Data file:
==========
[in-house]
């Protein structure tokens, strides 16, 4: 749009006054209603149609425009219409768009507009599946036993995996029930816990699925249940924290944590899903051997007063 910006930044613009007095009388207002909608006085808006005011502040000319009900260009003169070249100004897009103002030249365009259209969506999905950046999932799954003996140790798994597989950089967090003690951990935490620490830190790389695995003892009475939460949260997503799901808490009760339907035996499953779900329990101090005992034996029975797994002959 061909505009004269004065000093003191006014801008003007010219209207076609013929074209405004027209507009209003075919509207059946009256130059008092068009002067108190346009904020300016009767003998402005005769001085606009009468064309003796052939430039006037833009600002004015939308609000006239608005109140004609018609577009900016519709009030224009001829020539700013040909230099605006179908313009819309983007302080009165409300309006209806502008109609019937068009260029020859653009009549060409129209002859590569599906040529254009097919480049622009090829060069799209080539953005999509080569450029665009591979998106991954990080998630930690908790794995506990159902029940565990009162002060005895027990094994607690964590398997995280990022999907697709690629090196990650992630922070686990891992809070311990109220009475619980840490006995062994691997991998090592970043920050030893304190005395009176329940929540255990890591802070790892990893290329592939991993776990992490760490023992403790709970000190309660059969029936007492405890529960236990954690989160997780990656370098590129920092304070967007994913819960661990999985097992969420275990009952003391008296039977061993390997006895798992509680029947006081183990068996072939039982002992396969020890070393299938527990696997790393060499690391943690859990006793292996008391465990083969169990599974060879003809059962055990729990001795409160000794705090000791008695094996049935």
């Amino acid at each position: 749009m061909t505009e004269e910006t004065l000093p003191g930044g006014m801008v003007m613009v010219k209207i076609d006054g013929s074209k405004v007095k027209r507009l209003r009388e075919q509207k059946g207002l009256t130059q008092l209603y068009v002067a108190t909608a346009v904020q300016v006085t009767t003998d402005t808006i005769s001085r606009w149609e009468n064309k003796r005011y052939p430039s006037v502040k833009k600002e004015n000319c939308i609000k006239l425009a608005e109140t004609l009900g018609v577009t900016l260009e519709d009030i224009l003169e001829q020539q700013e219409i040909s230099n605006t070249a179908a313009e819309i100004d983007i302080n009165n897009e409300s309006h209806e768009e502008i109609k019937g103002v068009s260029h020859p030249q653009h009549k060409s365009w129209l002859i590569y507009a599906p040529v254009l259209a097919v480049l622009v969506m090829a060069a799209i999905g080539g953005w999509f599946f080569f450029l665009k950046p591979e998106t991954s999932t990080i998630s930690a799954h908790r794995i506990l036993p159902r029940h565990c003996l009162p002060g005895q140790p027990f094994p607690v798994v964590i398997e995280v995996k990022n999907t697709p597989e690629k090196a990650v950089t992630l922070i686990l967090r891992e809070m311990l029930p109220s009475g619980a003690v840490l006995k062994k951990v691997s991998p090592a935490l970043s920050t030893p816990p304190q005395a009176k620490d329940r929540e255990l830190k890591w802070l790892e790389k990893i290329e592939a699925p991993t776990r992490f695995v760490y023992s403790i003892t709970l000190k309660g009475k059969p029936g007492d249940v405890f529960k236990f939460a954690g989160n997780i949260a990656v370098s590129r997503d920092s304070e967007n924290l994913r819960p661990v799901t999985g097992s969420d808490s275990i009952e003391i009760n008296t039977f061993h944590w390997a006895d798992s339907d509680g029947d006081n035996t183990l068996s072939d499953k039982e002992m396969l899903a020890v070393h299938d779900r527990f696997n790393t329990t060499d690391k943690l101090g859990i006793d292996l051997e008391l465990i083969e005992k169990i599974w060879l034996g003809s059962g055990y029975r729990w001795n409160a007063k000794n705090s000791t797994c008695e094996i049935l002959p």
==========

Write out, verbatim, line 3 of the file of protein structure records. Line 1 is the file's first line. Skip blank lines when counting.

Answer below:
């Amino acid at each position: 749009m061909t505009e004269e910006t004065l000093p003191g930044g006014m801008v003007m613009v010219k209207i076609d006054g013929s074209k405004v007095k027209r507009l209003r009388e075919q509207k059946g207002l009256t130059q008092l209603y068009v002067a108190t909608a346009v904020q300016v006085t009767t003998d402005t808006i005769s001085r606009w149609e009468n064309k003796r005011y052939p430039s006037v502040k833009k600002e004015n000319c939308i609000k006239l425009a608005e109140t004609l009900g018609v577009t900016l260009e519709d009030i224009l003169e001829q020539q700013e219409i040909s230099n605006t070249a179908a313009e819309i100004d983007i302080n009165n897009e409300s309006h209806e768009e502008i109609k019937g103002v068009s260029h020859p030249q653009h009549k060409s365009w129209l002859i590569y507009a599906p040529v254009l259209a097919v480049l622009v969506m090829a060069a799209i999905g080539g953005w999509f599946f080569f450029l665009k950046p591979e998106t991954s999932t990080i998630s930690a799954h908790r794995i506990l036993p159902r029940h565990c003996l009162p002060g005895q140790p027990f094994p607690v798994v964590i398997e995280v995996k990022n999907t697709p597989e690629k090196a990650v950089t992630l922070i686990l967090r891992e809070m311990l029930p109220s009475g619980a003690v840490l006995k062994k951990v691997s991998p090592a935490l970043s920050t030893p816990p304190q005395a009176k620490d329940r929540e255990l830190k890591w802070l790892e790389k990893i290329e592939a699925p991993t776990r992490f695995v760490y023992s403790i003892t709970l000190k309660g009475k059969p029936g007492d249940v405890f529960k236990f939460a954690g989160n997780i949260a990656v370098s590129r997503d920092s304070e967007n924290l994913r819960p661990v799901t999985g097992s969420d808490s275990i009952e003391i009760n008296t039977f061993h944590w390997a006895d798992s339907d509680g029947d006081n035996t183990l068996s072939d499953k039982e002992m396969l899903a020890v070393h299938d779900r527990f696997n790393t329990t060499d690391k943690l101090g859990i006793d292996l051997e008391l465990i083969e005992k169990i599974w060879l034996g003809s059962g055990y029975r729990w001795n409160a007063k000794n705090s000791t797994c008695e094996i049935l002959p």